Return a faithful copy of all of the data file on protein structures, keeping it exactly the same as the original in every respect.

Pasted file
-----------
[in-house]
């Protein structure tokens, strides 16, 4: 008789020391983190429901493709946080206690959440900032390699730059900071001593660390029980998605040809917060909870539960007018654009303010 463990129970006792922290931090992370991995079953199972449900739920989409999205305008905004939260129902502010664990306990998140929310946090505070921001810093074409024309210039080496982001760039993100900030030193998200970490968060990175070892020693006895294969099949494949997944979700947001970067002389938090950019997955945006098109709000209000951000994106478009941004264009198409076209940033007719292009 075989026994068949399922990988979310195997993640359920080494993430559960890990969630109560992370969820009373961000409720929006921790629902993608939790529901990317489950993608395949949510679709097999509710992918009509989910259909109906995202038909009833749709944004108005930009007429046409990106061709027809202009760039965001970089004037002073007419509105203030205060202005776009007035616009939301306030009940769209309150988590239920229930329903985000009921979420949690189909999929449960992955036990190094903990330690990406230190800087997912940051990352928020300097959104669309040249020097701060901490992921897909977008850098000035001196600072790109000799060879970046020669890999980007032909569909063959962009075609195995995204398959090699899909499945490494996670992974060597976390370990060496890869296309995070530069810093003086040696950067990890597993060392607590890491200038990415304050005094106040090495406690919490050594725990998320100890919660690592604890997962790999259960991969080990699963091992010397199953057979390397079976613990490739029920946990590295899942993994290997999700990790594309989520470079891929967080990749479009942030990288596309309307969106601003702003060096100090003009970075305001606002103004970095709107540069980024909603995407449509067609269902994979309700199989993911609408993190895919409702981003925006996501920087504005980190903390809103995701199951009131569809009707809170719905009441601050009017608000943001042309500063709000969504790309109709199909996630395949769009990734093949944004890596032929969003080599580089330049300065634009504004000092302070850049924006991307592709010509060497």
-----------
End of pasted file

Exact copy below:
[in-house]
């Protein structure tokens, strides 16, 4: 008789020391983190429901493709946080206690959440900032390699730059900071001593660390029980998605040809917060909870539960007018654009303010 463990129970006792922290931090992370991995079953199972449900739920989409999205305008905004939260129902502010664990306990998140929310946090505070921001810093074409024309210039080496982001760039993100900030030193998200970490968060990175070892020693006895294969099949494949997944979700947001970067002389938090950019997955945006098109709000209000951000994106478009941004264009198409076209940033007719292009 075989026994068949399922990988979310195997993640359920080494993430559960890990969630109560992370969820009373961000409720929006921790629902993608939790529901990317489950993608395949949510679709097999509710992918009509989910259909109906995202038909009833749709944004108005930009007429046409990106061709027809202009760039965001970089004037002073007419509105203030205060202005776009007035616009939301306030009940769209309150988590239920229930329903985000009921979420949690189909999929449960992955036990190094903990330690990406230190800087997912940051990352928020300097959104669309040249020097701060901490992921897909977008850098000035001196600072790109000799060879970046020669890999980007032909569909063959962009075609195995995204398959090699899909499945490494996670992974060597976390370990060496890869296309995070530069810093003086040696950067990890597993060392607590890491200038990415304050005094106040090495406690919490050594725990998320100890919660690592604890997962790999259960991969080990699963091992010397199953057979390397079976613990490739029920946990590295899942993994290997999700990790594309989520470079891929967080990749479009942030990288596309309307969106601003702003060096100090003009970075305001606002103004970095709107540069980024909603995407449509067609269902994979309700199989993911609408993190895919409702981003925006996501920087504005980190903390809103995701199951009131569809009707809170719905009441601050009017608000943001042309500063709000969504790309109709199909996630395949769009990734093949944004890596032929969003080599580089330049300065634009504004000092302070850049924006991307592709010509060497």